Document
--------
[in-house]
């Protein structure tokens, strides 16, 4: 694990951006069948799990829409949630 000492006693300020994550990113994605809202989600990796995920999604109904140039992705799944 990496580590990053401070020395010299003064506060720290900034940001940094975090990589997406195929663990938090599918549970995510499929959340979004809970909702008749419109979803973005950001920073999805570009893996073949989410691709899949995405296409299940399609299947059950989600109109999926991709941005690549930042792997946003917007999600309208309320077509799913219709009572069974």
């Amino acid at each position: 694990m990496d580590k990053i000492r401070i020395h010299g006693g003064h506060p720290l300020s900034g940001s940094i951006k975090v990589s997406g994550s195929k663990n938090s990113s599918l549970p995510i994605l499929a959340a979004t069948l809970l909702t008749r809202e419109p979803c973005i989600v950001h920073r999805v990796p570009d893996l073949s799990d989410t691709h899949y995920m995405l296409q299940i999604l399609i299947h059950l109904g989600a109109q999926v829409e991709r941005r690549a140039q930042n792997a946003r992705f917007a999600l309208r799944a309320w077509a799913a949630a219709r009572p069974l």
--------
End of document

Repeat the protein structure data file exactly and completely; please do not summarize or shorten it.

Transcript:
[in-house]
């Protein structure tokens, strides 16, 4: 694990951006069948799990829409949630 000492006693300020994550990113994605809202989600990796995920999604109904140039992705799944 990496580590990053401070020395010299003064506060720290900034940001940094975090990589997406195929663990938090599918549970995510499929959340979004809970909702008749419109979803973005950001920073999805570009893996073949989410691709899949995405296409299940399609299947059950989600109109999926991709941005690549930042792997946003917007999600309208309320077509799913219709009572069974």
């Amino acid at each position: 694990m990496d580590k990053i000492r401070i020395h010299g006693g003064h506060p720290l300020s900034g940001s940094i951006k975090v990589s997406g994550s195929k663990n938090s990113s599918l549970p995510i994605l499929a959340a979004t069948l809970l909702t008749r809202e419109p979803c973005i989600v950001h920073r999805v990796p570009d893996l073949s799990d989410t691709h899949y995920m995405l296409q299940i999604l399609i299947h059950l109904g989600a109109q999926v829409e991709r941005r690549a140039q930042n792997a946003r992705f917007a999600l309208r799944a309320w077509a799913a949630a219709r009572p069974l």